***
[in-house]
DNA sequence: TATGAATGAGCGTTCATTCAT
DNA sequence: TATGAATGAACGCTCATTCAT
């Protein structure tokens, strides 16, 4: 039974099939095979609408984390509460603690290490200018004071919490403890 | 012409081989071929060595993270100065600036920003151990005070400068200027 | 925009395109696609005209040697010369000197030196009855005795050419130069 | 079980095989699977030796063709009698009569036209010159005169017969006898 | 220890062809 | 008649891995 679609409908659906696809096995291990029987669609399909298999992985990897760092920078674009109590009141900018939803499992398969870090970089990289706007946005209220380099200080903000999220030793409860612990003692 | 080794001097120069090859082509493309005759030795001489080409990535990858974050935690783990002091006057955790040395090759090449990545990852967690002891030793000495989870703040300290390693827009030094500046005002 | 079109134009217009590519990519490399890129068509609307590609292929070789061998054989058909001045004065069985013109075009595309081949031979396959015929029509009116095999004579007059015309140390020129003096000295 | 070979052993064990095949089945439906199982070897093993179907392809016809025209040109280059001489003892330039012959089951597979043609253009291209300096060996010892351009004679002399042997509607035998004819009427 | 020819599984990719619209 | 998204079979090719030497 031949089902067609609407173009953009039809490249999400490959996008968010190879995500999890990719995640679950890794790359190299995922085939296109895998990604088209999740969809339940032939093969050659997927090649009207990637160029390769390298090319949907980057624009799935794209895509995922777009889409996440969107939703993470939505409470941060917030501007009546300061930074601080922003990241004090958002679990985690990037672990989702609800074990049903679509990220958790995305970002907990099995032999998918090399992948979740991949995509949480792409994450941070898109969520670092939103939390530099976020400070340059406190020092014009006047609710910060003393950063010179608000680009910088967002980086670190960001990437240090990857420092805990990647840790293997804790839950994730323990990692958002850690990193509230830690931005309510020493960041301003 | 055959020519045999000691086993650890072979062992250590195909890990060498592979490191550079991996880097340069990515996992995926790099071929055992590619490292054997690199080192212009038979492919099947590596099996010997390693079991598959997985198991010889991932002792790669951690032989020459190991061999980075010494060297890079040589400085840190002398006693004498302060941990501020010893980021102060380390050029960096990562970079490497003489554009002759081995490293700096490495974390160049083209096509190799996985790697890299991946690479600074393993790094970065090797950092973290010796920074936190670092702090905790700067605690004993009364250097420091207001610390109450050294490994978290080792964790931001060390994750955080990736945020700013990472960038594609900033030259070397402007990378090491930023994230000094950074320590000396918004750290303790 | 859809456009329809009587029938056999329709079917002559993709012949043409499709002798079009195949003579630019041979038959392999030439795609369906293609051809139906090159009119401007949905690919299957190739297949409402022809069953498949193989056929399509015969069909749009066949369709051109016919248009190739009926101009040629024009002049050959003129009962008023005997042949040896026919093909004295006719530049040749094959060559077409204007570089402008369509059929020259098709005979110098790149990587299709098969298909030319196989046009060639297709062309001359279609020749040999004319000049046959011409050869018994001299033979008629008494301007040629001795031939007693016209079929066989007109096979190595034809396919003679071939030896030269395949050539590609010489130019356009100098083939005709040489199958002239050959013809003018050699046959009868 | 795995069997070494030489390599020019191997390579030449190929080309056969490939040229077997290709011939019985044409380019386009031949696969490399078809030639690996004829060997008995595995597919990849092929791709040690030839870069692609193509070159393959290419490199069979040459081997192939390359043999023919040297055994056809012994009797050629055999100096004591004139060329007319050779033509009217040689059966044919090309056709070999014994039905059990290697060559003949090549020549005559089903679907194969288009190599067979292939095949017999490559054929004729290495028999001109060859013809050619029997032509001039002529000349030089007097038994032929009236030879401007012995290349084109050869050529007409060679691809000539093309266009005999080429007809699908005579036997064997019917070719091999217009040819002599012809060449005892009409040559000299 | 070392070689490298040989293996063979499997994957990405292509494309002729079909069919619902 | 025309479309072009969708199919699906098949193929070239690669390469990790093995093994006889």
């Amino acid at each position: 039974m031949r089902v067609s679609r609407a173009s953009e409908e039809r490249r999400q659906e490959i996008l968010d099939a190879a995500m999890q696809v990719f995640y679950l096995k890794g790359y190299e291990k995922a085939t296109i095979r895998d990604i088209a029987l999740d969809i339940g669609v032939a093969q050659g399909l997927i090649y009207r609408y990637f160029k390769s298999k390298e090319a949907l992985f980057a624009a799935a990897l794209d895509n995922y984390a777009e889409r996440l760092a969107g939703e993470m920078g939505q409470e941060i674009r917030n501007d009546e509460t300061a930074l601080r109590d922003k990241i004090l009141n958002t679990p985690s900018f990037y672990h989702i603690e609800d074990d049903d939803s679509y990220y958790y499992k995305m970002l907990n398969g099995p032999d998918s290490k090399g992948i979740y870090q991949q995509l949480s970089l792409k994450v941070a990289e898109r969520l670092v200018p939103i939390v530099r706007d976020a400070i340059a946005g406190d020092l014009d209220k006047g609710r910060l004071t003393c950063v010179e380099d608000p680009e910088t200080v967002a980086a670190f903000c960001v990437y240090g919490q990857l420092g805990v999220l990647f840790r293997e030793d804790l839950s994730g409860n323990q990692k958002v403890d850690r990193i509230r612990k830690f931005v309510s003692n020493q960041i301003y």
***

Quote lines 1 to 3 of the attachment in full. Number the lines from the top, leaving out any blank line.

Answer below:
[in-house]
DNA sequence: TATGAATGAGCGTTCATTCAT
DNA sequence: TATGAATGAACGCTCATTCAT